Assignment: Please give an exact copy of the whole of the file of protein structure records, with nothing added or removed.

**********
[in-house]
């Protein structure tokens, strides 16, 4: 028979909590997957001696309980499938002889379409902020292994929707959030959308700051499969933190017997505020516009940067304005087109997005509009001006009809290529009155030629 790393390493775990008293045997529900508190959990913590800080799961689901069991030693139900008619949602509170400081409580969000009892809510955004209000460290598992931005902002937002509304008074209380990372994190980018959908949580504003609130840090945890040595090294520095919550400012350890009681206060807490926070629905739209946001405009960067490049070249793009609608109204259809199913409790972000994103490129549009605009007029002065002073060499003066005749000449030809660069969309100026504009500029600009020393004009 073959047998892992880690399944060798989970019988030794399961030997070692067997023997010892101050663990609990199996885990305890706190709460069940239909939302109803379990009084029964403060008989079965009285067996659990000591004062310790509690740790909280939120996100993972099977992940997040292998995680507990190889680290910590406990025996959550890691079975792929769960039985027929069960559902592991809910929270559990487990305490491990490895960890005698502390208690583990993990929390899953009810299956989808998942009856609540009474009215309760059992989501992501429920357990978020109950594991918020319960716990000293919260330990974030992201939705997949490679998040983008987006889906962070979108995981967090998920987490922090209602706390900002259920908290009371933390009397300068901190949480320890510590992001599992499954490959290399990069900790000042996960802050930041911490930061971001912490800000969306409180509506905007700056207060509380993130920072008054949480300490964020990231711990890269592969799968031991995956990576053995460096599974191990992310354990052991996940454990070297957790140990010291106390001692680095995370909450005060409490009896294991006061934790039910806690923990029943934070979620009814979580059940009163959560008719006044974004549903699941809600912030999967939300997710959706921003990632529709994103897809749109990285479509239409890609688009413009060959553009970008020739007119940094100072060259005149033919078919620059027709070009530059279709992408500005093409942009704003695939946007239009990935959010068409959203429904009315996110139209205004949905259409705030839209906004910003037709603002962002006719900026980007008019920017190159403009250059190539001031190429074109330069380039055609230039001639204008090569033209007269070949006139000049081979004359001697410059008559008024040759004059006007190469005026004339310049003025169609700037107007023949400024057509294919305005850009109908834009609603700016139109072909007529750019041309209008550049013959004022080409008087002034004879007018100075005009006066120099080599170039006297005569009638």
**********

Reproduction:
[in-house]
């Protein structure tokens, strides 16, 4: 028979909590997957001696309980499938002889379409902020292994929707959030959308700051499969933190017997505020516009940067304005087109997005509009001006009809290529009155030629 790393390493775990008293045997529900508190959990913590800080799961689901069991030693139900008619949602509170400081409580969000009892809510955004209000460290598992931005902002937002509304008074209380990372994190980018959908949580504003609130840090945890040595090294520095919550400012350890009681206060807490926070629905739209946001405009960067490049070249793009609608109204259809199913409790972000994103490129549009605009007029002065002073060499003066005749000449030809660069969309100026504009500029600009020393004009 073959047998892992880690399944060798989970019988030794399961030997070692067997023997010892101050663990609990199996885990305890706190709460069940239909939302109803379990009084029964403060008989079965009285067996659990000591004062310790509690740790909280939120996100993972099977992940997040292998995680507990190889680290910590406990025996959550890691079975792929769960039985027929069960559902592991809910929270559990487990305490491990490895960890005698502390208690583990993990929390899953009810299956989808998942009856609540009474009215309760059992989501992501429920357990978020109950594991918020319960716990000293919260330990974030992201939705997949490679998040983008987006889906962070979108995981967090998920987490922090209602706390900002259920908290009371933390009397300068901190949480320890510590992001599992499954490959290399990069900790000042996960802050930041911490930061971001912490800000969306409180509506905007700056207060509380993130920072008054949480300490964020990231711990890269592969799968031991995956990576053995460096599974191990992310354990052991996940454990070297957790140990010291106390001692680095995370909450005060409490009896294991006061934790039910806690923990029943934070979620009814979580059940009163959560008719006044974004549903699941809600912030999967939300997710959706921003990632529709994103897809749109990285479509239409890609688009413009060959553009970008020739007119940094100072060259005149033919078919620059027709070009530059279709992408500005093409942009704003695939946007239009990935959010068409959203429904009315996110139209205004949905259409705030839209906004910003037709603002962002006719900026980007008019920017190159403009250059190539001031190429074109330069380039055609230039001639204008090569033209007269070949006139000049081979004359001697410059008559008024040759004059006007190469005026004339310049003025169609700037107007023949400024057509294919305005850009109908834009609603700016139109072909007529750019041309209008550049013959004022080409008087002034004879007018100075005009006066120099080599170039006297005569009638």